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Morning Notes — Retest Scenario

Retest Scenario

April 1, 2020

From a market stability perspective, the most important piece of last week’s fiscal bill was the $400B Treasury ESF that becomes ~$4T in liquidity with Fed leverage. From an economic perspective, the most important piece will be the $350B small business coronavirus loan program that starts Friday. The program is designed to cover 8 weeks of payroll and payroll-related expenses and allocated by banks and other SBA lenders on a first-come, first serve basis. The 0.5% interest rate loans are due in 2 years, but forgiven if companies keep employees on their payroll for two months. It’s the right mechanism, but there’s concern $350B may not be sufficient and help for small businesses would be the biggest priority for any ‘phase 4’ stimulus package.

US data: The March manufacturing ISM came in well-ahead at 49.1 vs consensus for 46, but still down from 50.1 last month. And ADP employment (precedes official BLS Jobs Report by two days) only posted a loss of -27,000 vs consensus for -200,000. However, most economists lately have based their forecast on weekly jobless claims data, released tomorrow with consensus looking for a 3 million-3.5 million increase. Note that number looks similar to last week’s 3.283 million claims figure that was ~5x the previous record from 1982 of 695,000. March Non-farm Payrolls data will be released Friday morning.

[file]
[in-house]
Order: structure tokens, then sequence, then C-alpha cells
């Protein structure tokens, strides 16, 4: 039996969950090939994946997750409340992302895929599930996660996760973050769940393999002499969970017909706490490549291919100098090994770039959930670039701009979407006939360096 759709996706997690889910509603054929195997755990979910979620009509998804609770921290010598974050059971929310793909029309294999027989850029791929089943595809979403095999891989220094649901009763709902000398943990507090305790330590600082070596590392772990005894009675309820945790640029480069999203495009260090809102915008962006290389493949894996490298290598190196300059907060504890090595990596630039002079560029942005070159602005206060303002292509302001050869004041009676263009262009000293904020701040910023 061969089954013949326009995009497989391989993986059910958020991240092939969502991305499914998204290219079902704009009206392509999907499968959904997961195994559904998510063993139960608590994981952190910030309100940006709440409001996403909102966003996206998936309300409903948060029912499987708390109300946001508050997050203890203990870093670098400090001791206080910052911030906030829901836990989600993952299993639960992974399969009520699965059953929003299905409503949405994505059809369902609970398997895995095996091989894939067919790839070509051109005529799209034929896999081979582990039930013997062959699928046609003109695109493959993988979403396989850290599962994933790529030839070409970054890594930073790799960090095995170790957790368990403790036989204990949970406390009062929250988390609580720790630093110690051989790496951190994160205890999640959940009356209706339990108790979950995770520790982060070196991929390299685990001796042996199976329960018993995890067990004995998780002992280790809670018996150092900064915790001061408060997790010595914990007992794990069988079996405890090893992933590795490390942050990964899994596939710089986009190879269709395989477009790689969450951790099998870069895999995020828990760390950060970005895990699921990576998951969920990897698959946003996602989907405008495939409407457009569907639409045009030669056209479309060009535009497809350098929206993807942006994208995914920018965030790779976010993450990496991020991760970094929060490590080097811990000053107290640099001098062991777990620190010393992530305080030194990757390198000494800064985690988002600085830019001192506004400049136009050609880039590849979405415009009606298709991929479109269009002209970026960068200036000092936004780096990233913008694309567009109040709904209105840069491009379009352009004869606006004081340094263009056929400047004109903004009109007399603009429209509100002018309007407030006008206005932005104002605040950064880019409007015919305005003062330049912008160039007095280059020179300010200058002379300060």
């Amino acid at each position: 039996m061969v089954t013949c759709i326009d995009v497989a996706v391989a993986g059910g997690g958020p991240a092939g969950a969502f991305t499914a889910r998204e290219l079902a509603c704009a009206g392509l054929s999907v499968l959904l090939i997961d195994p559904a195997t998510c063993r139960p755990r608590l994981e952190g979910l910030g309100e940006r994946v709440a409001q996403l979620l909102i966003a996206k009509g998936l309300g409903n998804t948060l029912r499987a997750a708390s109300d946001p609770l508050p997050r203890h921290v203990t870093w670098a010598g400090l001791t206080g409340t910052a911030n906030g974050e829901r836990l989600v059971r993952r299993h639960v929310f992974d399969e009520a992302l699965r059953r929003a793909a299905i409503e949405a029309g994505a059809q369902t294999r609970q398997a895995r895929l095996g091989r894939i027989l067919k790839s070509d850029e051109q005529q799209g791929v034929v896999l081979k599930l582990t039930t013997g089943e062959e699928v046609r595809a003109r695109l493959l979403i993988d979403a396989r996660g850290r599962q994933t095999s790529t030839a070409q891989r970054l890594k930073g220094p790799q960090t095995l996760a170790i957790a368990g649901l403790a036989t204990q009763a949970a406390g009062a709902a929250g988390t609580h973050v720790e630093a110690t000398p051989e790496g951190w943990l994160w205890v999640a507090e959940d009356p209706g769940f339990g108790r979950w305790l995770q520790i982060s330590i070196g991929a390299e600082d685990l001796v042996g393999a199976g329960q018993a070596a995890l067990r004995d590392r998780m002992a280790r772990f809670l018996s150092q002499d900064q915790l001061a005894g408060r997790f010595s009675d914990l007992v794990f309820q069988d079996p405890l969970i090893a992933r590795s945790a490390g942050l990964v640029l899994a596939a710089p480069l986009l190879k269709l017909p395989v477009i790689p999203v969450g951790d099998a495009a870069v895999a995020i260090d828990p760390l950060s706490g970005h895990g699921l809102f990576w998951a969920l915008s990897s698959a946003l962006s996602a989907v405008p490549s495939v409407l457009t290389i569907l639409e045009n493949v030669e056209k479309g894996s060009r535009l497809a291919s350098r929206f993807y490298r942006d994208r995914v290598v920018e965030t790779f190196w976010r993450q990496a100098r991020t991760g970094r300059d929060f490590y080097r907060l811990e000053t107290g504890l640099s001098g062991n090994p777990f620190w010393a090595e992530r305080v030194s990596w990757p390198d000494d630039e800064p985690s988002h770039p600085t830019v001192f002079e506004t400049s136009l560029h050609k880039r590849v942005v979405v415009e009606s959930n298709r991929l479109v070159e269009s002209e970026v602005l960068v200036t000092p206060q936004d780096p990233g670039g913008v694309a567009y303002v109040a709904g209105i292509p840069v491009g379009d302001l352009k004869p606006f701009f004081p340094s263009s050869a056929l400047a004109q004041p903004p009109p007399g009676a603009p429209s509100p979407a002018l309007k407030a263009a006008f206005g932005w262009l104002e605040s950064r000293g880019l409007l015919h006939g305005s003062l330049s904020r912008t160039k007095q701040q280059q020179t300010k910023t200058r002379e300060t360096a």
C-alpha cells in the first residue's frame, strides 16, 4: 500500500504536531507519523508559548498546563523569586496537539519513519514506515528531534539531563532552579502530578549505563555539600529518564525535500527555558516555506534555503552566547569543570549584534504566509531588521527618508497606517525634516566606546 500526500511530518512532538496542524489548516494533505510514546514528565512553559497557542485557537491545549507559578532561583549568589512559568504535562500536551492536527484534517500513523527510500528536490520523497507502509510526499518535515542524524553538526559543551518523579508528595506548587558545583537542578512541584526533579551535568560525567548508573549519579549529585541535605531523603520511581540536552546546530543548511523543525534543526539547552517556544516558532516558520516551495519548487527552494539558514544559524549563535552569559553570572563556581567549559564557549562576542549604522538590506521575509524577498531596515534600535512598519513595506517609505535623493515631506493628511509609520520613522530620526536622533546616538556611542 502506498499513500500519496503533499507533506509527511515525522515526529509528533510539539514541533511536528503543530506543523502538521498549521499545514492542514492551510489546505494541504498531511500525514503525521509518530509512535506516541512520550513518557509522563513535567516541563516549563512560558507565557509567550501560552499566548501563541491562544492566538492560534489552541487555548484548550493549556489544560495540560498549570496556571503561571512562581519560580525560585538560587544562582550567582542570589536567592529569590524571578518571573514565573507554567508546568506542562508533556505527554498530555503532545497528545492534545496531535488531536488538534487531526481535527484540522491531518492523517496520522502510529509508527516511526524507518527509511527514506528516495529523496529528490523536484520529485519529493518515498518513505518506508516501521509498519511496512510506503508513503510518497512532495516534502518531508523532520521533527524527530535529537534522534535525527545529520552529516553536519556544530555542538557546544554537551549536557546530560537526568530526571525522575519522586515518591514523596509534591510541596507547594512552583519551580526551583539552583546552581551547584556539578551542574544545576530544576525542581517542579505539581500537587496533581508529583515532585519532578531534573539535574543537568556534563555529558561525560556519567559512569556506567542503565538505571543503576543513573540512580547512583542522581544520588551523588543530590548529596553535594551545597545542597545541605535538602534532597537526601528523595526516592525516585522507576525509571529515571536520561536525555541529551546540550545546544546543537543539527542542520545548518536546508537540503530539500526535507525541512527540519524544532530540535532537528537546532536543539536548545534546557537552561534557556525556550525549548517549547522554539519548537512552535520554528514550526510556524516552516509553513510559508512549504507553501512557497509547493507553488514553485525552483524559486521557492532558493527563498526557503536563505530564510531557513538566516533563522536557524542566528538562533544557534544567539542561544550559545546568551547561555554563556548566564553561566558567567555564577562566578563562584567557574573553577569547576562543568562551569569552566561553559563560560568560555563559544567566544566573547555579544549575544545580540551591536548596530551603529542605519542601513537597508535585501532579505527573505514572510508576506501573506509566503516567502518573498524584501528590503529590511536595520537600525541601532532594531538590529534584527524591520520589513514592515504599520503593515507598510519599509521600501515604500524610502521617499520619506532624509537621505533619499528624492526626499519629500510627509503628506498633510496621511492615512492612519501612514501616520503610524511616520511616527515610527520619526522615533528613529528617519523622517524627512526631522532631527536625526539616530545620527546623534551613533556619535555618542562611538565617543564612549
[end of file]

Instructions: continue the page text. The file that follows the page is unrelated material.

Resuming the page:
Chartist: The S&P 500 is now in the ‘retest’ phase after reaching our resistance zone of 2630-2660 over the last 4 sessions. Please be aware that many successful retests from the past included a slightly lower, intraday low. In this case, a slightly lower low would imply a level below 2200. And successful retests can end anywhere in between. What’s common to almost all successful retests are any or all of the following: 1) decelerating price trend momentum; 2) seller exhaustion; 3) narrowing market breadth (fewer number of new lows) and; 4) sector dispersion favoring cyclical groups. On this last point, it’s important to acknowledge the relative outperformance of semiconductors (SOX) since the 2/19 high. It’s also important to acknowledge today’s ~3.8% rally in the price of Copper and its textbook technical reversal on 3/19, which was two days prior to the bounce in the SPX.

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